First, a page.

If confirmed, this one is pretty important, because the parent star is much like our own Sun. The most interesting thing about this is the distance of the purported planet from the star: 50 billion kilometers! That's 11 times the distance Neptune is from the Sun. And that's a lower limit; it might be farther. That makes me very suspicious: we don't know of any way to form planets that far from their parent stars.

Stars and planets form from rotating disks of gas and dust. The stuff collects in the middle to form the star, and the stuff farther out forms the planets -- we have seen many examples of this in the sky. The disks we see around new stars are big, sure, but by the time you get 50 billion km out they are very thin, and there's just not enough material out there to form a planet, let alone one with 8 times the mass of Jupiter.

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In this case, the most likely explanations for this image are that 1) this isn't a planet, but a background star, or 2) it formed closer in and was ejected by an encounter with another planet, moving it way the heck out from the star. (1) is a bummer, and is unlikely just due to statistics; it's isn't high odds to see an object like this by coincidence so near another star. (2) seems unlikely to me as well; it's hard to toss around a planet that mass unless an even more massive planet was involved. I hope this star is a target for searches for more planets, just to get more information on this scenario.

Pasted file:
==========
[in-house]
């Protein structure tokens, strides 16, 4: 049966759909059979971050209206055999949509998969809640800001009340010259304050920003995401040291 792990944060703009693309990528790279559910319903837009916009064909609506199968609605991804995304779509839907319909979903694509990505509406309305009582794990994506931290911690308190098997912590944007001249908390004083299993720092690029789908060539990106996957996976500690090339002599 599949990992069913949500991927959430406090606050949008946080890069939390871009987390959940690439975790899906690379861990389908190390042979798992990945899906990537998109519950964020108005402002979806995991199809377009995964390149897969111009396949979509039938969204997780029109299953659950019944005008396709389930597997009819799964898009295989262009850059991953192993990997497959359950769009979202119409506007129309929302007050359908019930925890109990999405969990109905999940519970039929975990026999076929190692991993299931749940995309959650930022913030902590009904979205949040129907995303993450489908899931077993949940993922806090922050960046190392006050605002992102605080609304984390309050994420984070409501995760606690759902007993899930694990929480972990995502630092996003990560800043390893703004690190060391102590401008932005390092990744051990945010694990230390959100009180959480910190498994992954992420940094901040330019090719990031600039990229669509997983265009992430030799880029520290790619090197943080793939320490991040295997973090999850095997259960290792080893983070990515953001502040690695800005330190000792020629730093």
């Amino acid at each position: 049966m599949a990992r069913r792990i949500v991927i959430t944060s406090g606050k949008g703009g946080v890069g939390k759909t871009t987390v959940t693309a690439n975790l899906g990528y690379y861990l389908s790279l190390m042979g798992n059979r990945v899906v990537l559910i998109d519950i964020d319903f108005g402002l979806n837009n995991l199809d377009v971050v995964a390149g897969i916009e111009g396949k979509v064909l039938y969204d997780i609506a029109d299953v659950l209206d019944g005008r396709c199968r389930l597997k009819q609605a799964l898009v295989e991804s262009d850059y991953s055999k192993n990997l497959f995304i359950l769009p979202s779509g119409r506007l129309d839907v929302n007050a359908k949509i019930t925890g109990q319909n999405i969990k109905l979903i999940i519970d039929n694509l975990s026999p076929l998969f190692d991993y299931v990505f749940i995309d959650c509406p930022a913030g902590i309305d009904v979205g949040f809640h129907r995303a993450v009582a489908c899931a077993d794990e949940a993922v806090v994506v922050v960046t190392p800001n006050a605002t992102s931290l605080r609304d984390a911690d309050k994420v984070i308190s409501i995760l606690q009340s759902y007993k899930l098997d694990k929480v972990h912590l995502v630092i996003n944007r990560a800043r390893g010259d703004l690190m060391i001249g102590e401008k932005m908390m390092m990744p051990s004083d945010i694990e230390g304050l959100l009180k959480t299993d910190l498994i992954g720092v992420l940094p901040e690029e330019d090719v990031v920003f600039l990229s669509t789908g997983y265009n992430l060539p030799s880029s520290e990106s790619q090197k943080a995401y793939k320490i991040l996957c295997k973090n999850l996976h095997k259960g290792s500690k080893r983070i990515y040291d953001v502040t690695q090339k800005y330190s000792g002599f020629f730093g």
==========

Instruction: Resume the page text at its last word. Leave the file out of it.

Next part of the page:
To their credit, the astronomers involved are also clear about this in their paper announcing the discovery. This is a carefully done observations, and they are appropriately careful in their announcement.

But if it's true... WOW. This would be the second planet ever seen directly in an image, and the first to orbit a star like the Sun. The implications would profound. It would be direct evidence of planets orbiting other stars at great distances. It would mean there could be another planet in our own solar system (unlikely, but I've written about that before). And it would mean that it's possible to use this method of near-infrared mapping to actually get pictures of more planets! Seeing one might be a fluke, seeing two means there are more to find.

The next clear night, do yourself a favor: go outside. Look up. See all those stars? Whether or not this particular planet pans out, we still know that a large fraction of those stars -- 10%? 20? -- may have planets. And some fraction of those may have planets like Earth orbiting them. We really weren't sure about this even 15 years ago, and now we're able to not only start plugging numbers into the equations, but we can actually take pictures of some of these objects.

My oh my. How I do love science.